There is an irony in the fact that as I lose my hearing I am more drawn to silence, Perhaps it is because only in silence do sounds have meaning. That is to say, only in silence can we attend to sound.
Our ears are generally so immersed in cacophony that individual sounds -- the flitter of the bananaquit in the torchwood tree -- is lost in a sea of meaningless decibels. And what of all those folks I see who go about their business with earbuds pumping sound into their ears? Do they hear the song of the mockingbird or the slap of the waves on the shore? Music is a way of giving silence shape. When music never ceases it is not music but Muzak.
I wonder too about the sounds I don't hear because of the limitations of human hearing -- frequencies or volumes too high or too low to be audible. Like our other senses, our sense of hearing is a narrow window on the world. If we have access to such a narrow spectrum of potential sensations, imagine how little we understand of whatever is ultimate and eternal.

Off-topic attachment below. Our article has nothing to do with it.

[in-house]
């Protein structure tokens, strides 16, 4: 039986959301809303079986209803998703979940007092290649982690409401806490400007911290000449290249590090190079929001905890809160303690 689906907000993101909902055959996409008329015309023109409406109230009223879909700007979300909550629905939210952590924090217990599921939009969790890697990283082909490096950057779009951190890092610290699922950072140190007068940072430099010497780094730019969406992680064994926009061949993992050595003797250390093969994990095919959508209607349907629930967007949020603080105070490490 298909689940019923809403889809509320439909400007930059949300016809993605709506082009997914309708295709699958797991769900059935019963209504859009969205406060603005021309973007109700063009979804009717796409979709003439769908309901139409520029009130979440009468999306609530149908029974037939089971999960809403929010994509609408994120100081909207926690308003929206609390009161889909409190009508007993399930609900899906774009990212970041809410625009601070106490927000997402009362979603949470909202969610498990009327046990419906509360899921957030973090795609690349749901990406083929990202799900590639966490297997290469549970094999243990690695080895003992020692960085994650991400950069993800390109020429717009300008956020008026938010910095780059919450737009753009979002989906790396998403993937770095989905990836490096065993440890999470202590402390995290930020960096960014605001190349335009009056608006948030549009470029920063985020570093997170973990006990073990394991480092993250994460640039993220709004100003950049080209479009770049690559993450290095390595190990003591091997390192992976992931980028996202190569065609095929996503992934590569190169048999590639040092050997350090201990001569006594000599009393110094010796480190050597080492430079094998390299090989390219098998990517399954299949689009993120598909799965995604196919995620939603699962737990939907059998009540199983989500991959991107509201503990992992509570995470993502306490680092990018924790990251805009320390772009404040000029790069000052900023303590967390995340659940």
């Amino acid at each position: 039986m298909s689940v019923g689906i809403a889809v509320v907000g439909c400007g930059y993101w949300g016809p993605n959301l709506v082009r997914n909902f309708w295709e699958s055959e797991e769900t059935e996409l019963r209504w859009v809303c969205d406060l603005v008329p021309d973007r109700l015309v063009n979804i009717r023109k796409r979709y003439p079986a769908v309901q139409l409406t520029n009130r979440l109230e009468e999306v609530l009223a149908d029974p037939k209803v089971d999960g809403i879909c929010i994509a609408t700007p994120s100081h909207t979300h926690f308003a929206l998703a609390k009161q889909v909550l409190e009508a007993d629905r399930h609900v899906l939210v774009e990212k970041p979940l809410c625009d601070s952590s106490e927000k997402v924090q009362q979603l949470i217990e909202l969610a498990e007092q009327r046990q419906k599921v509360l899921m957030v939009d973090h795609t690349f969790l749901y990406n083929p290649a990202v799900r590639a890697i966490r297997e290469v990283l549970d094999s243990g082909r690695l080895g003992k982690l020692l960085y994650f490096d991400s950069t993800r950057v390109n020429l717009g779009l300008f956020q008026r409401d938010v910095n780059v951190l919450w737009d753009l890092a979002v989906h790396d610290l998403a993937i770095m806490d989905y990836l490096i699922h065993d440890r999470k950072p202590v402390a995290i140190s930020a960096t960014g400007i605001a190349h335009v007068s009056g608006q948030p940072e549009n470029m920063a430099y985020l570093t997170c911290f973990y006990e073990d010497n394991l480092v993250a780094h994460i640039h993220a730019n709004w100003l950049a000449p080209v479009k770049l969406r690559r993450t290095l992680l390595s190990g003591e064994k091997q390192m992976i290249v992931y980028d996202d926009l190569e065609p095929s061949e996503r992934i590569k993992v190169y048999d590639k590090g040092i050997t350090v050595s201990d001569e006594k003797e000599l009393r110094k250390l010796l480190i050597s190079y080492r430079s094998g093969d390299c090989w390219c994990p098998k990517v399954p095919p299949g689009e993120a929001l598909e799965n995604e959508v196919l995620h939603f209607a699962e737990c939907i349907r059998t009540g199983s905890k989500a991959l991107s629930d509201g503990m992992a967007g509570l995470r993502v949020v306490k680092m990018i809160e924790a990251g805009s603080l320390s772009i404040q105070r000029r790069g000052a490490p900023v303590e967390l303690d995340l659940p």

"All profound things and emotions of things are preceded and attended by Silence," wrote Herman Melville. He believed that silence is the only voice of God. When I was in Istanbul this past spring, I was rather put off by the loudspeakers that blared the voice of God four times a day from minarets all over the city, calling the faithful to prayer. I felt rather nearer to whatever is ultimate in the beautiful silent spaces of Hagia Sophia and the Blue Mosque. The God I seek hides in the creation and whispers sweet nothings, as lover's do -- the inaudible whirr of the hummingbird's wings, perhaps.